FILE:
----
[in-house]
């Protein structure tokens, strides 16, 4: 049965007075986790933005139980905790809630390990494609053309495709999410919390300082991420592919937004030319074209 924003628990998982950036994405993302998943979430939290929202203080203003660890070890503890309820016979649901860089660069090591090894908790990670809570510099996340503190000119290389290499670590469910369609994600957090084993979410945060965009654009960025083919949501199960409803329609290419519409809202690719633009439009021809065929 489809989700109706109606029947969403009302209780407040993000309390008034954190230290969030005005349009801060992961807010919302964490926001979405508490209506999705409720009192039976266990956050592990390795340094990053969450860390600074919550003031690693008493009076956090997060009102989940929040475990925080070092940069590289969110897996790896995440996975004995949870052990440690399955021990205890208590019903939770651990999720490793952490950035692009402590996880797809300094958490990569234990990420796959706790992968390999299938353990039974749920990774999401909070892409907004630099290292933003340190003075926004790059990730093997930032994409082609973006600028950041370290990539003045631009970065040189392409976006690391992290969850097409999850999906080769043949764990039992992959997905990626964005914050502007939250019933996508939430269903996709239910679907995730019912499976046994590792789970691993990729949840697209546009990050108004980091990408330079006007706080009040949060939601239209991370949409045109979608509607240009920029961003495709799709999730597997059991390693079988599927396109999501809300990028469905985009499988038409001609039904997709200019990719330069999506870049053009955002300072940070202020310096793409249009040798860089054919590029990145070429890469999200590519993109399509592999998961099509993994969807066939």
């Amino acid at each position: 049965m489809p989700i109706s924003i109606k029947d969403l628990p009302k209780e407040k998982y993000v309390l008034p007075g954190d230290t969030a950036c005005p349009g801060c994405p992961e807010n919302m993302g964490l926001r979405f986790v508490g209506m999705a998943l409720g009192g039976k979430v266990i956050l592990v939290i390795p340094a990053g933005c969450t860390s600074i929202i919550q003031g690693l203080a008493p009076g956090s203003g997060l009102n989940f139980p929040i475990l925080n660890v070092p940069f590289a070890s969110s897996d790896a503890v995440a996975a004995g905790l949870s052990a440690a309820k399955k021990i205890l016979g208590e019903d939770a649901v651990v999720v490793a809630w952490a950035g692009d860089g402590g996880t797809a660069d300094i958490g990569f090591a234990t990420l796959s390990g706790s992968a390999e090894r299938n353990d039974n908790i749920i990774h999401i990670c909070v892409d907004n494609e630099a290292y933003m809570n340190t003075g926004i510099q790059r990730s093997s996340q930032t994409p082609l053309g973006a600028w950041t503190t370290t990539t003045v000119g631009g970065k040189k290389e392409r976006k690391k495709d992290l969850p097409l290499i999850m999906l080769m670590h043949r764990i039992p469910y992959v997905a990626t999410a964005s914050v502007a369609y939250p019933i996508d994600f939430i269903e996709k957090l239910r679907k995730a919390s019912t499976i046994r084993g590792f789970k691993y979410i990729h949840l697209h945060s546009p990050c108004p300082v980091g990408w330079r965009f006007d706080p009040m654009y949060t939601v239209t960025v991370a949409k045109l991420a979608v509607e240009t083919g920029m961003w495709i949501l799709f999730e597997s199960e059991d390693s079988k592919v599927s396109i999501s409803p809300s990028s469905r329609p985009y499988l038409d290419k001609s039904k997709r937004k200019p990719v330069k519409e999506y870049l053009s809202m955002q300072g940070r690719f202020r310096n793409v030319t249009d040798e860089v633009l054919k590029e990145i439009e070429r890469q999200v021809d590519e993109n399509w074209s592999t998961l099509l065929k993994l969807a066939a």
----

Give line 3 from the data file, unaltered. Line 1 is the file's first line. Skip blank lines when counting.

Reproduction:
């Amino acid at each position: 049965m489809p989700i109706s924003i109606k029947d969403l628990p009302k209780e407040k998982y993000v309390l008034p007075g954190d230290t969030a950036c005005p349009g801060c994405p992961e807010n919302m993302g964490l926001r979405f986790v508490g209506m999705a998943l409720g009192g039976k979430v266990i956050l592990v939290i390795p340094a990053g933005c969450t860390s600074i929202i919550q003031g690693l203080a008493p009076g956090s203003g997060l009102n989940f139980p929040i475990l925080n660890v070092p940069f590289a070890s969110s897996d790896a503890v995440a996975a004995g905790l949870s052990a440690a309820k399955k021990i205890l016979g208590e019903d939770a649901v651990v999720v490793a809630w952490a950035g692009d860089g402590g996880t797809a660069d300094i958490g990569f090591a234990t990420l796959s390990g706790s992968a390999e090894r299938n353990d039974n908790i749920i990774h999401i990670c909070v892409d907004n494609e630099a290292y933003m809570n340190t003075g926004i510099q790059r990730s093997s996340q930032t994409p082609l053309g973006a600028w950041t503190t370290t990539t003045v000119g631009g970065k040189k290389e392409r976006k690391k495709d992290l969850p097409l290499i999850m999906l080769m670590h043949r764990i039992p469910y992959v997905a990626t999410a964005s914050v502007a369609y939250p019933i996508d994600f939430i269903e996709k957090l239910r679907k995730a919390s019912t499976i046994r084993g590792f789970k691993y979410i990729h949840l697209h945060s546009p990050c108004p300082v980091g990408w330079r965009f006007d706080p009040m654009y949060t939601v239209t960025v991370a949409k045109l991420a979608v509607e240009t083919g920029m961003w495709i949501l799709f999730e597997s199960e059991d390693s079988k592919v599927s396109i999501s409803p809300s990028s469905r329609p985009y499988l038409d290419k001609s039904k997709r937004k200019p990719v330069k519409e999506y870049l053009s809202m955002q300072g940070r690719f202020r310096n793409v030319t249009d040798e860089v633009l054919k590029e990145i439009e070429r890469q999200v021809d590519e993109n399509w074209s592999t998961l099509l065929k993994l969807a066939a």